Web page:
D3 is Thompson-Spinner's homage to her mentors and teachers. Woven throughout the choreography are rhythms and themes inspired by Eddie Brown, Fred Strickler and Stan Mazin.

Photo by Sheryl Coulon

Hum Drum

Choreography: Pam Thompson-Spinner (2003)
Inspired by Savion Glover and Keith Terry, this piece features quirky, off-beat rhythm changes and incorporates vocalizations. The piece was most recently accompanied by original poetry that was written and spoken by Ernie McCray at the 2014 San Diego International Fringe Festival.

Stick to the Rhythm photo

Stick to the Rhythm

Choreography: Nancy Boskin-Mullen
Tap dancers play with the rhythms of the Philippines in this tinikling-inspired piece. Bamboo poles set the beat while dancers leap in and out of the moving sticks.

Photo by Marilen Tran
Crosswalk photo

Crosswalk

Choreography: Keith Terry (2006)
Choreographed for California Rhythm Project, this body music piece in 12/8 time is an exploration of rhythm and "the body as a beat box."

Photo by Sheryl Coulon
Meeting Place photo

Meeting Place

Choreography: Donna Flournoy (2008)
This gospel music inspired piece features a vibrant cast of characters in Sunday hats and dresses. Friends greet one another, a little girl plays pranks and small groups of dancers blend into a larger whole as they all make their way to the meeting place to join in dance together.

Photo by Sue Brenner
Achin' Feelin' photo

Achin' Feelin'

Choreography: Nancy Boskin-Mullen (2009)
True love is hard to find and even harder to keep, but that doesn't stop a young man from trying in this duet inspired by Berkley Hart lyrics.

Photo by Kevin Charles Patterson
Chan Chan photo

Chan Chan

Choreography: Nancy Boskin-Mullen (2011)
A wandering band of dancers circles the stage in a Cuban flavored tap number. In a dance shaped by the traditional music of the island nation, chugs and digs play the drum beat for this lyrical voyage through Latin rhythms.

Photo by Kevin Charles Patterson
This Land Is photo

This Land Is

Choreography: Nancy Boskin-Mullen (2012)
Originally choreographed as a "rock the vote" number with a retro groove, each dancer in this quartet has the chance to make her voice heard. Later versions feature a larger cast and the piece rolls its way to a rousing tap jam finale.

Photo by Sheryl Coulon
We Create the World photo

We Create the World We Live In

Choreography: Summer Briggs (2012)
A dynamic fusion of tap rhythms and street sounds. Dancers create a collage of beats as they start their early morning work day.

Photo by Bruce Folkmann
On Green Dolphin Street photo

On Green Dolphin Street

Choreography: Pam Thompson-Spinner (2013)
In this piece, a jazz beat is overlaid with complicated rhythms, from bolero to swing with steps inspired by Eddie Brown and Honi Coles, culminating in a sand dance in the style of Sandman Sims.

Photo by Sheryl Coulon
From the Sole photo

From the Sole

Choreography: Nancy Boskin-Mullen (2013)
A trio of dancers plays with rhythm, riffs and crawls accompanied by an a cappella version of Stevie Wonder's "Overjoyed" mixed with a traditional Brazilian melody.

Best Is Yet to Come photo

Air

Choreography: Nancy Boskin-Mullen (2014)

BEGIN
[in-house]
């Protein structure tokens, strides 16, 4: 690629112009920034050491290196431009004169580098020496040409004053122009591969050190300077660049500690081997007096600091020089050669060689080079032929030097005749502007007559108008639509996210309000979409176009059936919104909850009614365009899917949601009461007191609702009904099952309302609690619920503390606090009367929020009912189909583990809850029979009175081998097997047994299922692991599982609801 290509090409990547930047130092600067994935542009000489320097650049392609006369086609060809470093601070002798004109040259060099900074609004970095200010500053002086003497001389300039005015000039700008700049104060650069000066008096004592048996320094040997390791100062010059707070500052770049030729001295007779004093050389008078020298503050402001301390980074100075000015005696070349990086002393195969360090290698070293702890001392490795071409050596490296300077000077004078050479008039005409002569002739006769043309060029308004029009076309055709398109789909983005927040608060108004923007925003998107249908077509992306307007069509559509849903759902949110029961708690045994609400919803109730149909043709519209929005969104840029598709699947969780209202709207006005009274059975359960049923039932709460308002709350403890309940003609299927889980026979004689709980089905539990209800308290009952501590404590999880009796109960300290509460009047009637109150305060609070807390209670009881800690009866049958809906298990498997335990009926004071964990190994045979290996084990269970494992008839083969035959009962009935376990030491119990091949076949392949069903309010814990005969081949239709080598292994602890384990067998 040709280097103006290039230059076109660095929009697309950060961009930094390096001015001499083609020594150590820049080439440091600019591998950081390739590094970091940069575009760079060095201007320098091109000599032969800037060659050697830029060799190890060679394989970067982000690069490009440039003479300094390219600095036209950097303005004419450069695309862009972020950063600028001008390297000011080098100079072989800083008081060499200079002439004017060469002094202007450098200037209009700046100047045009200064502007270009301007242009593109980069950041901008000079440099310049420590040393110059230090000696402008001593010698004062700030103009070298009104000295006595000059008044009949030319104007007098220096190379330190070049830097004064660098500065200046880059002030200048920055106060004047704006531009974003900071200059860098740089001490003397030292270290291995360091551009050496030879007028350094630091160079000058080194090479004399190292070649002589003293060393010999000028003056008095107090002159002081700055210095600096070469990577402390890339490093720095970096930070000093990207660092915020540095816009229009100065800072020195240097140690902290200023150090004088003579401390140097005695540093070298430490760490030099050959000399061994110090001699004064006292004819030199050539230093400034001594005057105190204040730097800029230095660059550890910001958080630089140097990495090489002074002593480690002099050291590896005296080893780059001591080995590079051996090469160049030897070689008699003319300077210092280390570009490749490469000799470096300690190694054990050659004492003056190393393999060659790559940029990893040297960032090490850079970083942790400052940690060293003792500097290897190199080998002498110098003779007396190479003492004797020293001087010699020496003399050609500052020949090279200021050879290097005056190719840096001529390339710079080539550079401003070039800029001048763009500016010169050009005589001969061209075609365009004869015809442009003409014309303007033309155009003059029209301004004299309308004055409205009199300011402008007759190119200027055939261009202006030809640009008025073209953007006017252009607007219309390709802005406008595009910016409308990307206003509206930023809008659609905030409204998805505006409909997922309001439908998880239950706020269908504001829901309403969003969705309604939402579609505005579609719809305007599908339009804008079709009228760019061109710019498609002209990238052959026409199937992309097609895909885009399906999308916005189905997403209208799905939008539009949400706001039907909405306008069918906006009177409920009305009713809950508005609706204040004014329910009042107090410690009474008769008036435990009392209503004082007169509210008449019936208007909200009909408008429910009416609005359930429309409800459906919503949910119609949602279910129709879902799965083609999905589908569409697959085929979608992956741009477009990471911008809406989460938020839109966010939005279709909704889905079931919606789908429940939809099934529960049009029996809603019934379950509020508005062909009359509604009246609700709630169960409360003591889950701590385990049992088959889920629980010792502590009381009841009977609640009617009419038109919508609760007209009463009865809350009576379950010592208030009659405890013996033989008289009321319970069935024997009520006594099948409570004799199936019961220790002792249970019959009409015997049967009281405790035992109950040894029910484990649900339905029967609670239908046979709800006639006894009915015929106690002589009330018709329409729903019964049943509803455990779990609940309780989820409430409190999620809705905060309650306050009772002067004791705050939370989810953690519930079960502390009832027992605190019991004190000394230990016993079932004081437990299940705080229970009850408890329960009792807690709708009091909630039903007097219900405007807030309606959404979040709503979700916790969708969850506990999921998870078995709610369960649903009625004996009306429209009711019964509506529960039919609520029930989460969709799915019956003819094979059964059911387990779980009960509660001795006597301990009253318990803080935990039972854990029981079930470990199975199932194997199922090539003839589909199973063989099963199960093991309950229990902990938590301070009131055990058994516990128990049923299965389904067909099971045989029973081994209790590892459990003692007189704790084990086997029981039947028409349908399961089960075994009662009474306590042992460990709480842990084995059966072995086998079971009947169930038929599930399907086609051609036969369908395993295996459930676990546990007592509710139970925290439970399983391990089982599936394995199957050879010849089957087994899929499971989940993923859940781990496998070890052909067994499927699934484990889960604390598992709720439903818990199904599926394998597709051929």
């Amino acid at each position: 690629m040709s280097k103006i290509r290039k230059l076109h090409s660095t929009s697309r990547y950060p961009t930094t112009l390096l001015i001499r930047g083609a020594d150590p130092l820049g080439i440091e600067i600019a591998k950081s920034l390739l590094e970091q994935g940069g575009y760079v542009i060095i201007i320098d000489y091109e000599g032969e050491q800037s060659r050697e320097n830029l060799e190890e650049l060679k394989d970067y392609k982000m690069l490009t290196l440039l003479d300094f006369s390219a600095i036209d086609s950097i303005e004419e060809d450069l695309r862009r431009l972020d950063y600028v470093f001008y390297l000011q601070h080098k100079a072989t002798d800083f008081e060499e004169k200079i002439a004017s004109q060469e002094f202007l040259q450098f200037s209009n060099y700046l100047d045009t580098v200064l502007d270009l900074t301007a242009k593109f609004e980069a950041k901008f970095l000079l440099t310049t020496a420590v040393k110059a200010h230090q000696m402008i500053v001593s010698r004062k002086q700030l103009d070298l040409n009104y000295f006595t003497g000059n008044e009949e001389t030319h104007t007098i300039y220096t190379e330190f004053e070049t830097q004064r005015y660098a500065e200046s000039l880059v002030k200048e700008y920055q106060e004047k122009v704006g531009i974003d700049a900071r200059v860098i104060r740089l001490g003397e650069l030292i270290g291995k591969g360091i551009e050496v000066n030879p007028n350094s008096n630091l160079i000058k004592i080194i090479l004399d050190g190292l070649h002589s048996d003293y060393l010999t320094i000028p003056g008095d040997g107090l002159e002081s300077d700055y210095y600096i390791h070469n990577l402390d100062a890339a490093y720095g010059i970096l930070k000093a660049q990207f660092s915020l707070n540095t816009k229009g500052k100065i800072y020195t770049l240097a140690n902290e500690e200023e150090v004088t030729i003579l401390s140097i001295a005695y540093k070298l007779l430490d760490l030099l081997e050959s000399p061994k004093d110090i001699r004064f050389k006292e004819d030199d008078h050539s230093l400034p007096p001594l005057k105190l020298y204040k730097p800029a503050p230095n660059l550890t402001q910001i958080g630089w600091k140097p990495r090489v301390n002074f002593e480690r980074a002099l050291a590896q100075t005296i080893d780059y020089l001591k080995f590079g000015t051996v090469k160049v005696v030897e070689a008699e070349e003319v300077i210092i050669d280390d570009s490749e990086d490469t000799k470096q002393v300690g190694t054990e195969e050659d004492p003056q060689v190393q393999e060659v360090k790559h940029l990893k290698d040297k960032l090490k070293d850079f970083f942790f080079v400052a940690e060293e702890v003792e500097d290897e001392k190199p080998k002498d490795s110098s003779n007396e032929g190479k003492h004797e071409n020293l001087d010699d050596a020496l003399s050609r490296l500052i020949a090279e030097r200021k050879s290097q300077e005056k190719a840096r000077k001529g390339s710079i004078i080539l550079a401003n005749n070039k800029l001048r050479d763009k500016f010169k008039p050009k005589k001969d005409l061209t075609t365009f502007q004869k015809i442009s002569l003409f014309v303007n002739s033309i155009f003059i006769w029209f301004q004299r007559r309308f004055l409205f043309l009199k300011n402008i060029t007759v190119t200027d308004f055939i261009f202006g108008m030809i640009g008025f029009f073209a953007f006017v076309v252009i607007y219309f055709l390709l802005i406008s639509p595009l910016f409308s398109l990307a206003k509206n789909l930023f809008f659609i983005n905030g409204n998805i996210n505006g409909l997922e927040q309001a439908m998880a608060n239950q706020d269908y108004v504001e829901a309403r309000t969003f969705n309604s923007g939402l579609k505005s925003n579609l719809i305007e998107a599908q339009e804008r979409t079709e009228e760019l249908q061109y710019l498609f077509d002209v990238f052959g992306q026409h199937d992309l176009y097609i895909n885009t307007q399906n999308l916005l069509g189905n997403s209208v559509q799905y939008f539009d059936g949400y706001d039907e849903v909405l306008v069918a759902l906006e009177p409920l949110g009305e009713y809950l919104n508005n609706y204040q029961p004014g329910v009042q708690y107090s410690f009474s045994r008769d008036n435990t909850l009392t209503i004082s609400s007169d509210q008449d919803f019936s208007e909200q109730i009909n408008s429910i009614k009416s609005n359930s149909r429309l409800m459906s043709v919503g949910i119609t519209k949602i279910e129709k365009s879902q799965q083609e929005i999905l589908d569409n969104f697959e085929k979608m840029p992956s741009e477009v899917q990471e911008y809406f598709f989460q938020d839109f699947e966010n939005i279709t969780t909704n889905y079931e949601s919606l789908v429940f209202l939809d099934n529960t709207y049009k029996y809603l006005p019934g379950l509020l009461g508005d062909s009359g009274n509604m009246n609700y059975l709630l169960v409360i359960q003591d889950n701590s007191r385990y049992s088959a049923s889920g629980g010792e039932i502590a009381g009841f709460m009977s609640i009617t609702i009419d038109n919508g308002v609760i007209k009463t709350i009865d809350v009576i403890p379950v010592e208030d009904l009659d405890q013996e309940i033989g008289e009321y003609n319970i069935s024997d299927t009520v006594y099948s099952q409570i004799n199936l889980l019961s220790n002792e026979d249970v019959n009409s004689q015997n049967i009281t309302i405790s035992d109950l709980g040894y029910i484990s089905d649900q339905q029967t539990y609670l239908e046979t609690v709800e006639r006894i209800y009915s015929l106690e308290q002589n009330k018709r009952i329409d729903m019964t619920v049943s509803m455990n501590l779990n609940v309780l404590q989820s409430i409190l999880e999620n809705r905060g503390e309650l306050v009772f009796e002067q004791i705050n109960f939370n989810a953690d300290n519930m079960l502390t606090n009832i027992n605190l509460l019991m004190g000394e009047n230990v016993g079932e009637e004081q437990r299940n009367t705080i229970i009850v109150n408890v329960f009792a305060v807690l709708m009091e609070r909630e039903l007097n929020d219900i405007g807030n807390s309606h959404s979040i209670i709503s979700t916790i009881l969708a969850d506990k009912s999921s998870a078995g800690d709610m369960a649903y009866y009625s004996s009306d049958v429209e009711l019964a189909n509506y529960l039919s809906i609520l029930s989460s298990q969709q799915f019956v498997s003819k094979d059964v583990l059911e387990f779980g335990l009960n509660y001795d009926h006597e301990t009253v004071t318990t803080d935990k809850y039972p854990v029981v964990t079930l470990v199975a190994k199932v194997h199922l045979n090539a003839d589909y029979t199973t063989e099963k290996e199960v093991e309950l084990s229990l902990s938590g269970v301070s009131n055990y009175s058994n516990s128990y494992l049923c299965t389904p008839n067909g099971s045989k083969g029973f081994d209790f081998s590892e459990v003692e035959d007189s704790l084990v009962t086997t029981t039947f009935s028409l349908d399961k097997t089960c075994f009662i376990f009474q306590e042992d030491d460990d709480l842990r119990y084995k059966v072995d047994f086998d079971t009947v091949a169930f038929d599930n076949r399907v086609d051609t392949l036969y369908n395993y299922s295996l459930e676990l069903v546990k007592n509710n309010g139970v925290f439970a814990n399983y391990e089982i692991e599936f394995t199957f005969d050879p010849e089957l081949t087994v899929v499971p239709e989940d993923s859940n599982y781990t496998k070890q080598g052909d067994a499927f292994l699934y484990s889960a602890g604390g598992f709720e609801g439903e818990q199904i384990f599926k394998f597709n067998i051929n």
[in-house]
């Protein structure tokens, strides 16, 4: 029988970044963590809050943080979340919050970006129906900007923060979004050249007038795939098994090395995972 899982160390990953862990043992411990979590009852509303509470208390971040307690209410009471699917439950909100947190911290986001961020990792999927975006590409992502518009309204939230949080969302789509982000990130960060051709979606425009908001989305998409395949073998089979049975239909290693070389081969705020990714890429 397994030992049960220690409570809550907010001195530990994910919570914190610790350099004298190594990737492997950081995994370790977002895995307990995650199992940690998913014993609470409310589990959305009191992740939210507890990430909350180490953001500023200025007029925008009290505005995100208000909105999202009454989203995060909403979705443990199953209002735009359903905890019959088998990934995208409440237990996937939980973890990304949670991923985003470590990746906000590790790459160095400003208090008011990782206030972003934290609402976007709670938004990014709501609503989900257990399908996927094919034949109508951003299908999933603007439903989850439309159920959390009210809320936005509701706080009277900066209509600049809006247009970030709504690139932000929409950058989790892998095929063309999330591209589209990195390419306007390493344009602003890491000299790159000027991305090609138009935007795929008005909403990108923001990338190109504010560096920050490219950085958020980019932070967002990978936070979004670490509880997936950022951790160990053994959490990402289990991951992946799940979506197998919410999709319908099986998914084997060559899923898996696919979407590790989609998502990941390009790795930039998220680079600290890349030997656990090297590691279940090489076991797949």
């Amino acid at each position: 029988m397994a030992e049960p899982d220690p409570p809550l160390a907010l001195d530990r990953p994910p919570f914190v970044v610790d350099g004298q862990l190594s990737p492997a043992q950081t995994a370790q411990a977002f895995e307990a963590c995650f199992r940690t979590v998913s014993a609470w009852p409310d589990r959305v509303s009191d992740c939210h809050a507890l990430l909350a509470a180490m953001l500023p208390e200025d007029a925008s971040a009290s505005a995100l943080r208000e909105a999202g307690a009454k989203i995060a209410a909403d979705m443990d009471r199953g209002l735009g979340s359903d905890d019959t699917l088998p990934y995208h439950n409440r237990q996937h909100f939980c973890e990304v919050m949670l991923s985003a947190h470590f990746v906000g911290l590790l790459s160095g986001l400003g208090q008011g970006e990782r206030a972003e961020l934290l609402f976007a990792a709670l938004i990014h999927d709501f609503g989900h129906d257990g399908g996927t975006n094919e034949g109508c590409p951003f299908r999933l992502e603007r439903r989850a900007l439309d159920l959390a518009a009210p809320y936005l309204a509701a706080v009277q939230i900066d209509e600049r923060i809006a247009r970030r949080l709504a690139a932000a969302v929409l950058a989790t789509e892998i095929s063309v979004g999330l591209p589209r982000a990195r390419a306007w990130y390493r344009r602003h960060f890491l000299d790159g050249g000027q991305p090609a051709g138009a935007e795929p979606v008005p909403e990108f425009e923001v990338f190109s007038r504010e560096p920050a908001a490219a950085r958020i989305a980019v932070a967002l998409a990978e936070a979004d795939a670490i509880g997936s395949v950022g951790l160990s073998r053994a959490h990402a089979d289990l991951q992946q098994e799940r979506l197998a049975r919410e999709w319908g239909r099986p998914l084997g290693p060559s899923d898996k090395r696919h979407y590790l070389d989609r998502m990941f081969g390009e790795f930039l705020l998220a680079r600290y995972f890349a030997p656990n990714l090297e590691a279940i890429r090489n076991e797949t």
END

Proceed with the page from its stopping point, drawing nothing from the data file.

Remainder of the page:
This piece premiered at Mesa College and is part of a suite of dances created in memory of the choregrapher's father. It was inspired by his love of all kinds of music, and by memories of music the family played at home during her childhood.

Photo by Sheryl Coulon
Best Is Yet to Come photo

The Best Is Yet to Come

Choreography: Nancy Boskin-Mullen & Pam Thompson-Spinner (2014)
Boy meets girl in this elegant duet inspired by the iconic stair dances of Bill “Bojangles” Robinson, Shirley Temple, the Nicholas Brothers, Fred Astaire & Ginger Rogers. A new romance blossoms as our dancers play with variations on a theme.

Photo by Bruce Folkmann



Busker photo

Busker

Choreography: Summer Briggs (2014)
A street performer wows the crowd with her clever rhythms and precision taps. “What’s the sound of one girl tapping? Pure joy.” – Janice Steinberg, San Diego Story

Photo by Kimber Ely
Coffee, To Go! photo

Coffee, To Go!

Choreography: Nancy Boskin-Mullen (2014)
An ever-increasing tempo drives this Broadway style number. A coffee cart line transforms into a chorus of riffs and stomps as dancers chase a caffeine rush.

Photo by Bruce Folkmann
Fork in the Road photo

Fork in the Road

Choreography: Sara Dickman & Cari Goodwin (2014)
A playful mix of taps, percussion and live vocals.

Photo by Bruce Folkmann
Restore to Factory Settings photo

Restore to Factory Settings

Choreography: Nancy Boskin-Mullen (2014)
A techno beat drives dancers in trench coats in this athletic tap piece. Imprisoned by the rhythm of work, they move with angular precision, one by one trying to break away from the tedium of the daily grind, but they are pulled back into their rut with no hope for freedom. Until…

Photo by Bruce Folkmann
Skip It photo

Skip It

Choreography: Pam Thompson-Spinner (2014)
This exuberant slice of life number is a playground romp as hop scotch, jump rope and basketball dances are interspersed with body music and variations on classic rhythms.

Photo by Bruce Folkmann




Bharata(p) Natyam photo

Bharata(p) Natyam

Choreography: Divya Devaguptapu, Nancy Boskin-Mullen, Summer Briggs (2015)
A charming blend of tap dance and classical Indian dance, this piece is a study of univeral rhythms.

Photo by Steven Wetherbee
Holoholo Ka'a photo

Holoholo Ka'a

Choreography: Vincent Padilla (2015)
Traditional tap dance and traditional polynesian dance are combined in this fun mix of rhythmic dance genres.

Photo by Steven Wetherbee
La Rumba y El Ritmo photo

La Rumba y El Ritmo

Choreography: Chloe Arnold (2015)
Created for California Rhythm Project by world-renowned tap star Chloe Arnold, this salsa-inspired piece thrills with fast footwork, hot music, and latin style.

Photo by Steven Wetherbee
Tangos photo

Tangos

Choreography: Kristina Cobarrubia (2015)
Complicated rhythms drive the tempo of this emotionally intense flamenco piece choreographed for California Rhythm Project by Kristina Cobarrubia of Flamenco Arana.

Photo by Marilen Tran
Tap Africa photo

Tap Africa

Choregraphy: Summer Briggs (2015)
This high spirited piece combines West African rhythms with the toe-tapping sounds of rhythm tap.

Photo by Steven Wetherbee